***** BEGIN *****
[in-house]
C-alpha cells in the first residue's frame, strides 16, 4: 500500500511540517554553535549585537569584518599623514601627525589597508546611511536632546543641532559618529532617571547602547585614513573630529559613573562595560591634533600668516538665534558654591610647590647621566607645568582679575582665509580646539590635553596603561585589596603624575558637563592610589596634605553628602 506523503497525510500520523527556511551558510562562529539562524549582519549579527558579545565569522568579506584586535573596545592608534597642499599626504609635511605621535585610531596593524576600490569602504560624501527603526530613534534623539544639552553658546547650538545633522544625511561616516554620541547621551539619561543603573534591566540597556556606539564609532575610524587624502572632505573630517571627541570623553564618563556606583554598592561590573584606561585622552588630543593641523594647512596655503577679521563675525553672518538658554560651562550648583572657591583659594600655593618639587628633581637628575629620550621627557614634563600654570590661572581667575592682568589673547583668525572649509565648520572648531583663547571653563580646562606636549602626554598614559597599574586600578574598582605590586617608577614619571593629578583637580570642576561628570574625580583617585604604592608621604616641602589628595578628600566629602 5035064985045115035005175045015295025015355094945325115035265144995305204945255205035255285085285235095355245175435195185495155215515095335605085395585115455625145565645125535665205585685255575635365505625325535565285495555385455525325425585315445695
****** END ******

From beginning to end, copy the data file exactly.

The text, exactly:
[in-house]
C-alpha cells in the first residue's frame, strides 16, 4: 500500500511540517554553535549585537569584518599623514601627525589597508546611511536632546543641532559618529532617571547602547585614513573630529559613573562595560591634533600668516538665534558654591610647590647621566607645568582679575582665509580646539590635553596603561585589596603624575558637563592610589596634605553628602 506523503497525510500520523527556511551558510562562529539562524549582519549579527558579545565569522568579506584586535573596545592608534597642499599626504609635511605621535585610531596593524576600490569602504560624501527603526530613534534623539544639552553658546547650538545633522544625511561616516554620541547621551539619561543603573534591566540597556556606539564609532575610524587624502572632505573630517571627541570623553564618563556606583554598592561590573584606561585622552588630543593641523594647512596655503577679521563675525553672518538658554560651562550648583572657591583659594600655593618639587628633581637628575629620550621627557614634563600654570590661572581667575592682568589673547583668525572649509565648520572648531583663547571653563580646562606636549602626554598614559597599574586600578574598582605590586617608577614619571593629578583637580570642576561628570574625580583617585604604592608621604616641602589628595578628600566629602 5035064985045115035005175045015295025015355094945325115035265144995305204945255205035255285085285235095355245175435195185495155215515095335605085395585115455625145565645125535665205585685255575635365505625325535565285495555385455525325425585315445695